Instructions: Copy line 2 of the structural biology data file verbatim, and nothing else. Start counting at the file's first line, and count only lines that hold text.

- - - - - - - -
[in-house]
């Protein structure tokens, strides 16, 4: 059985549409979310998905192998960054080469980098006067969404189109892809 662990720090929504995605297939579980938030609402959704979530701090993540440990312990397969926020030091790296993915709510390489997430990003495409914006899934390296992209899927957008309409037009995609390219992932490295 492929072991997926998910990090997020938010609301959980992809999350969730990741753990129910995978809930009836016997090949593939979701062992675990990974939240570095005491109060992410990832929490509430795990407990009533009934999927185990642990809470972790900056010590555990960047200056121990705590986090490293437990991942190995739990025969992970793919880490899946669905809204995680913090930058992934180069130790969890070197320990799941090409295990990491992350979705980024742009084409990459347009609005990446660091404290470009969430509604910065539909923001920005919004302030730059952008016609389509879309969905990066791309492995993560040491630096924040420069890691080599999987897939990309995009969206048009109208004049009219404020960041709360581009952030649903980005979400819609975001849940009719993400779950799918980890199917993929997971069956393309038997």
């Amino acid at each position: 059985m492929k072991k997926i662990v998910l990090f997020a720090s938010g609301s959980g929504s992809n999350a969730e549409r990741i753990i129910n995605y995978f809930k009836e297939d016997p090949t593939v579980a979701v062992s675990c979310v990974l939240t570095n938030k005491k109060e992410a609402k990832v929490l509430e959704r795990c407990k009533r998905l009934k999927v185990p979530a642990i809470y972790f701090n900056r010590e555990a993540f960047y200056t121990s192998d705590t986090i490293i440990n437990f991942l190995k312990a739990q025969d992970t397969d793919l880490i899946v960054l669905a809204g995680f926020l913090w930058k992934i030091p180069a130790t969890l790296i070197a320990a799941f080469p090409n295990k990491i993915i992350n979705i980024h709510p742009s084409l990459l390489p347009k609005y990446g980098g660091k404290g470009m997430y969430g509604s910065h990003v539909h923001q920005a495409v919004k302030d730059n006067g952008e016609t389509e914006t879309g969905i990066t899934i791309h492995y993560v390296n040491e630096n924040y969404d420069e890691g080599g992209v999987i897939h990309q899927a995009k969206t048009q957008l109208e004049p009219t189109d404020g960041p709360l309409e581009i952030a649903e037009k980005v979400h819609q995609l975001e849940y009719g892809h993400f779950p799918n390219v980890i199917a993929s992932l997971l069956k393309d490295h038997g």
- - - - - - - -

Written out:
């Protein structure tokens, strides 16, 4: 059985549409979310998905192998960054080469980098006067969404189109892809 662990720090929504995605297939579980938030609402959704979530701090993540440990312990397969926020030091790296993915709510390489997430990003495409914006899934390296992209899927957008309409037009995609390219992932490295 492929072991997926998910990090997020938010609301959980992809999350969730990741753990129910995978809930009836016997090949593939979701062992675990990974939240570095005491109060992410990832929490509430795990407990009533009934999927185990642990809470972790900056010590555990960047200056121990705590986090490293437990991942190995739990025969992970793919880490899946669905809204995680913090930058992934180069130790969890070197320990799941090409295990990491992350979705980024742009084409990459347009609005990446660091404290470009969430509604910065539909923001920005919004302030730059952008016609389509879309969905990066791309492995993560040491630096924040420069890691080599999987897939990309995009969206048009109208004049009219404020960041709360581009952030649903980005979400819609975001849940009719993400779950799918980890199917993929997971069956393309038997």